IPS - CILEx Members Code of Conduct


Membership of CILEx carries both privileges and responsibilities. It requires you to:

  • develop and use your professional knowledge and skills for the benefit of those who use your professional services.
  • maintain good professional relationships with others.
  • act in a way that promotes confidence and trust in the legal professions.

This Code of Conduct has been drawn up by IPS, the regulatory body for CILEx members. It sets out the principles you must follow as an CILEx member. It is our core guidance on the conduct, practice and professional performance expected of you.

The following nine principles are intended to guide and support you in the work you do and the decisions you make. They also inform the general public of the standards of behaviour that can be expected of CILEx members: the public interest must be at the forefront.

You must at all times ensure public confidence in you and your profession. You must also ensure that you avoid engaging in action unbefitting to CILEx or likely to bring disrepute upon you or CILEx.

These are the nine principles. You must:

  1. Uphold the rule of law and the impartial administration of justice
  2. Maintain high standards of professional and personal conduct
  3. Behave with honesty and integrity
  4. Comply with the CILEx and IPS rules and bye-laws
  5. Act in the best interests of your client
  6. Treat everyone equally and fairly
  7. Ensure your independence is not compromised
  8. Respect confidentiality and trust
  9. Act within your competence

These principles, and the supporting explanations below, encapsulate what it means to be a member of CILEx. Making this part of your professional life will help you maintain your professionalism and will underpin public confidence in you and your profession.

Status of the Code of Conduct

You must comply with this Code wherever it applies to you. Your professional and personal conduct will be judged against it, and a breach may lead to action under the Investigation, Disciplinary and Appeal Rules. Compliance with the Code will be taken into account in considering information which raises a question about a member. The supporting explanations are not however exhaustive and are not limited solely to the matters mentioned in the Code.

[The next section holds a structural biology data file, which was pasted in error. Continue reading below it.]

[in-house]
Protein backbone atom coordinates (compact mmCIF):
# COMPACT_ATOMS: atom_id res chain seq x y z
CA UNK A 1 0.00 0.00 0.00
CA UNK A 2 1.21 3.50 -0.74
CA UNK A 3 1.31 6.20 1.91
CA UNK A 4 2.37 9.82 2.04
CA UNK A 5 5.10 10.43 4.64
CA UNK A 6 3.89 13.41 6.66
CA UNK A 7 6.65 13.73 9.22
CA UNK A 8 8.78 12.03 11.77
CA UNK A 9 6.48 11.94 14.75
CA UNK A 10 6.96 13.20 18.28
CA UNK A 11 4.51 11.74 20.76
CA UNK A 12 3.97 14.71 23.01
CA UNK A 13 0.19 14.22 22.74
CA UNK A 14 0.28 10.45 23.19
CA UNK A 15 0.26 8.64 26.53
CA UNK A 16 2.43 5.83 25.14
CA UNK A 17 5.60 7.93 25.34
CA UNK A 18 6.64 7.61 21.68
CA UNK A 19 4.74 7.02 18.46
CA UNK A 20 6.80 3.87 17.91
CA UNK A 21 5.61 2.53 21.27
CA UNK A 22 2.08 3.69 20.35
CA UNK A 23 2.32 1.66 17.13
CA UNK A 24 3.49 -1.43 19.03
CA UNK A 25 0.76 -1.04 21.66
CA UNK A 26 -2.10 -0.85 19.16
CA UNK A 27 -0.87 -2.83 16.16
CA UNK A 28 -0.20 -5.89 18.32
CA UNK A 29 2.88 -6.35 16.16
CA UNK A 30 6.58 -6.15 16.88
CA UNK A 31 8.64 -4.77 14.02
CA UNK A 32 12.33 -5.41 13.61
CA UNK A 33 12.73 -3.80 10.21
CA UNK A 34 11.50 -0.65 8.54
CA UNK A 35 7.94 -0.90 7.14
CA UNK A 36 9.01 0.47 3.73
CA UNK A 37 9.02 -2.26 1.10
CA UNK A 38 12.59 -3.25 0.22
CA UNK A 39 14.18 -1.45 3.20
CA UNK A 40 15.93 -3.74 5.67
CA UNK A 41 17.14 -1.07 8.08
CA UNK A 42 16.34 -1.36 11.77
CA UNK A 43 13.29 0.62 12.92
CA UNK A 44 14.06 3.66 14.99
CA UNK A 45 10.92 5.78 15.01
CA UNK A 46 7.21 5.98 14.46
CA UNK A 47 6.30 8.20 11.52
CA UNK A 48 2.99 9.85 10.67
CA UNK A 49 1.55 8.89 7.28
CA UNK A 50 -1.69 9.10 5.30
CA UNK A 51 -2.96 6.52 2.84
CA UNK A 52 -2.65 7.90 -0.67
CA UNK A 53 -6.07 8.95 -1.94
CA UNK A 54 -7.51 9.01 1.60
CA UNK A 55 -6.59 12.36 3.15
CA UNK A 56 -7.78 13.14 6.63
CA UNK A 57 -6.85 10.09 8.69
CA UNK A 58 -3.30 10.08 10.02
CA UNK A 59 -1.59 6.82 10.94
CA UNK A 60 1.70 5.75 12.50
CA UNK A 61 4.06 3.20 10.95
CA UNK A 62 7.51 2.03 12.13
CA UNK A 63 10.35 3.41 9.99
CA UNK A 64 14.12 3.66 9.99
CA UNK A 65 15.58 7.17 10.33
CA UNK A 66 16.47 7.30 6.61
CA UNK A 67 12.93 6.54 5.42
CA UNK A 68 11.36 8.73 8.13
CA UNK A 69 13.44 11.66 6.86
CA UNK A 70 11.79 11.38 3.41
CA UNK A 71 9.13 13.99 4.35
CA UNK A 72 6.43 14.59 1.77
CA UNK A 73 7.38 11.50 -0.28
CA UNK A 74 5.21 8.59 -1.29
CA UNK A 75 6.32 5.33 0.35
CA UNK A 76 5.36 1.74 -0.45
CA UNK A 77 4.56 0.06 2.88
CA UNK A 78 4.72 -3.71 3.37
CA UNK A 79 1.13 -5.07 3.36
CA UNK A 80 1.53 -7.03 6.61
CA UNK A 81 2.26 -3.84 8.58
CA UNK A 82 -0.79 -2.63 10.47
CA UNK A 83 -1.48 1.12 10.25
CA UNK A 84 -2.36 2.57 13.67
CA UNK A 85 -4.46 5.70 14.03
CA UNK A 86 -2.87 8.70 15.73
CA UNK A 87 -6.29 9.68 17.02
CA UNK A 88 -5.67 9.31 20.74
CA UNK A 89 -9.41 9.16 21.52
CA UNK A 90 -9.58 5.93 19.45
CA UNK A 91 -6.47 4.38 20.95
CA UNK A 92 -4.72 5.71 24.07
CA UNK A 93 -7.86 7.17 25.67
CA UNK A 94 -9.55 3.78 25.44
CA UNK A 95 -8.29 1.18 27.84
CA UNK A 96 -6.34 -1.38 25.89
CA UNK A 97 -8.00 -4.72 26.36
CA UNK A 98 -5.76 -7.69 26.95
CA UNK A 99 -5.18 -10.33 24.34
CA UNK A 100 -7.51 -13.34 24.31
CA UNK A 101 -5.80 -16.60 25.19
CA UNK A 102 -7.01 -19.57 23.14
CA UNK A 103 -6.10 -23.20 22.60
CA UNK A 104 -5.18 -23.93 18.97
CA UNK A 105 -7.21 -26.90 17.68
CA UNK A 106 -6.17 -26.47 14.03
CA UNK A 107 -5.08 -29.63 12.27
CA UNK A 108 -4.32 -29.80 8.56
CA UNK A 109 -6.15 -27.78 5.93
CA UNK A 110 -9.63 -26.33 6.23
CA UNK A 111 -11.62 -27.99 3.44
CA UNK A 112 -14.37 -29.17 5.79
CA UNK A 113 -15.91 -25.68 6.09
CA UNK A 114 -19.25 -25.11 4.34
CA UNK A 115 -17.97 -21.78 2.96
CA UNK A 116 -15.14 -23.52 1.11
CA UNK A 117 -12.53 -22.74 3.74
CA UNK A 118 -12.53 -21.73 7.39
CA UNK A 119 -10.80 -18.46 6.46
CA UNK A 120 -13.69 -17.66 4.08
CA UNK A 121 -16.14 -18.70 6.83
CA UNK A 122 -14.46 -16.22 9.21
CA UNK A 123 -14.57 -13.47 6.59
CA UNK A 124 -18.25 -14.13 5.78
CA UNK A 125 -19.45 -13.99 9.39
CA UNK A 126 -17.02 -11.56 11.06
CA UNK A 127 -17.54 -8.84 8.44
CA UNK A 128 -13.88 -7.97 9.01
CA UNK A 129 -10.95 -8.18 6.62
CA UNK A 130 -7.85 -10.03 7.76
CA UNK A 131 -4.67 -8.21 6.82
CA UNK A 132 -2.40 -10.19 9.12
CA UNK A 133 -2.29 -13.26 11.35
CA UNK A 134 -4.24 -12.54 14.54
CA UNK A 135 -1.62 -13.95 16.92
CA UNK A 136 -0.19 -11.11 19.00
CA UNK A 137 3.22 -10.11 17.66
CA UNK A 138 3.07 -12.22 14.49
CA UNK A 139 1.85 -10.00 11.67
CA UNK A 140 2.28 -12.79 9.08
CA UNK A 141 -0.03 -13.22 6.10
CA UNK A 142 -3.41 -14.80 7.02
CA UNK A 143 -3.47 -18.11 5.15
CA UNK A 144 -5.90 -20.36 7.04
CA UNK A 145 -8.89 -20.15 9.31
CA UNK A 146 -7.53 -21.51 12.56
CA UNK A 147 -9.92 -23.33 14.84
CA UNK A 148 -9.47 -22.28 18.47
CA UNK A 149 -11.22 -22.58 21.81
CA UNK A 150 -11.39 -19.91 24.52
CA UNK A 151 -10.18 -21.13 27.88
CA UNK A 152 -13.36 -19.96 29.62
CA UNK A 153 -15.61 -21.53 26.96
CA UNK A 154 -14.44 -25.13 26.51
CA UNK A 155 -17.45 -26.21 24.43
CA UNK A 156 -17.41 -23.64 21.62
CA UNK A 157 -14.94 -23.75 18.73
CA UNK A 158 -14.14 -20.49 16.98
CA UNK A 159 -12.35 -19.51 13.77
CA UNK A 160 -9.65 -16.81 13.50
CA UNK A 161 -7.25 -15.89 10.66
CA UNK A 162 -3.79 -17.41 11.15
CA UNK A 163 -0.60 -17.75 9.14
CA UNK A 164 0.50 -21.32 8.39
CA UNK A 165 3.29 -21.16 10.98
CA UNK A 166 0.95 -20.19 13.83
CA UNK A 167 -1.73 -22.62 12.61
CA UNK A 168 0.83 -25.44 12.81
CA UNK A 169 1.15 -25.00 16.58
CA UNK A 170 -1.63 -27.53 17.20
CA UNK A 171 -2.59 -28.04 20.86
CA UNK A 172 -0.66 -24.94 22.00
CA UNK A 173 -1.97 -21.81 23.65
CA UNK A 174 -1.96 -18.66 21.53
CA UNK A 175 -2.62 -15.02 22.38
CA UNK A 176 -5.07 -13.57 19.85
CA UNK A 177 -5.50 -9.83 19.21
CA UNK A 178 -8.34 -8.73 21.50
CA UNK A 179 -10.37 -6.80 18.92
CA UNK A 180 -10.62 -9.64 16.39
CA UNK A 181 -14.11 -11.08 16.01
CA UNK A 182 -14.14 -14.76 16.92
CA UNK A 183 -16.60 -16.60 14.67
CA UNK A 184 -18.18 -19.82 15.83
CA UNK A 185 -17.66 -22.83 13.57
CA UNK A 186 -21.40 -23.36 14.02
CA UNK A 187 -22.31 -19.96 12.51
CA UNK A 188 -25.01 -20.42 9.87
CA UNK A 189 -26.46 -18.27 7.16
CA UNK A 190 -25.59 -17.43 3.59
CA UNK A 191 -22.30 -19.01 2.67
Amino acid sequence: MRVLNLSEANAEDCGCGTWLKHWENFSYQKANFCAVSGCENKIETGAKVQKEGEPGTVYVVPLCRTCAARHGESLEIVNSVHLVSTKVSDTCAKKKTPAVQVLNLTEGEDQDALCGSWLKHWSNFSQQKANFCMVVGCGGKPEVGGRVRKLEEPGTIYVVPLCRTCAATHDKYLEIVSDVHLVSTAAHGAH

You must:

1.         Uphold the rule of law and the impartial administration of justice

You must uphold the constitutional principle of the rule of law. You must act lawfully and must not knowingly breach the law. You must be familiar with and comply with the law as it applies to you.

You have a duty to uphold the impartial administration of justice. You also have a duty to act in the best interests of your client. However, your primary and overriding duty is to the courts. You must not knowingly allow the court to be misled. You must obey court orders and do nothing which would place you in contempt of court.

2.         Maintain high standards of professional and personal conduct

High standards are expected of you in both your professional and personal life. You must not engage in any conduct that could affect or undermine the confidence placed in you and your profession by your client, other members of the legal profession and the public.

Personal conduct that may affect or undermine the confidence placed in you includes criminal convictions, breaches of the law, financial misconduct, dishonesty and any other behaviour deemed by IPS to bring disrepute upon yourself or CILEx.

3.         Behave with honesty and integrity

You must be honest in all your dealings. You must maintain your integrity and uphold the respect and confidence placed in you and your profession by your client, the courts, the public, colleagues, employers and others. You must not wilfully mislead your client or anyone else you deal with.

You must deal honestly in financial matters, particularly with regard to transactions affecting office and client accounts and money which belongs to others.

4.         Comply with the CILEx and IPS rules and bye-laws

You must comply with all the CILEx and IPS rules and bye-laws which apply to you. These include the Memorandum and Articles of Association, membership and examination bye-laws, rules and regulations, codes of conduct and the complaints handling rules. You must ensure that you are familiar with the rules and bye-laws relevant to you and keep your knowledge of them up to date. You must also co-operate with CILEx and IPS.

You must not register in a grade of membership to which you do not belong. You must not claim to be a non-practising member when you do not meet the criteria for that grade of membership.

5.         Act in the best interests of your client

Except where they conflict with your duty to the court, your client's interests are paramount and you must act in their best interests. The work you undertake for your client must always be to a proper standard.

You must provide clear advice to your client and act on their instructions except when to do so would involve a breach of the law.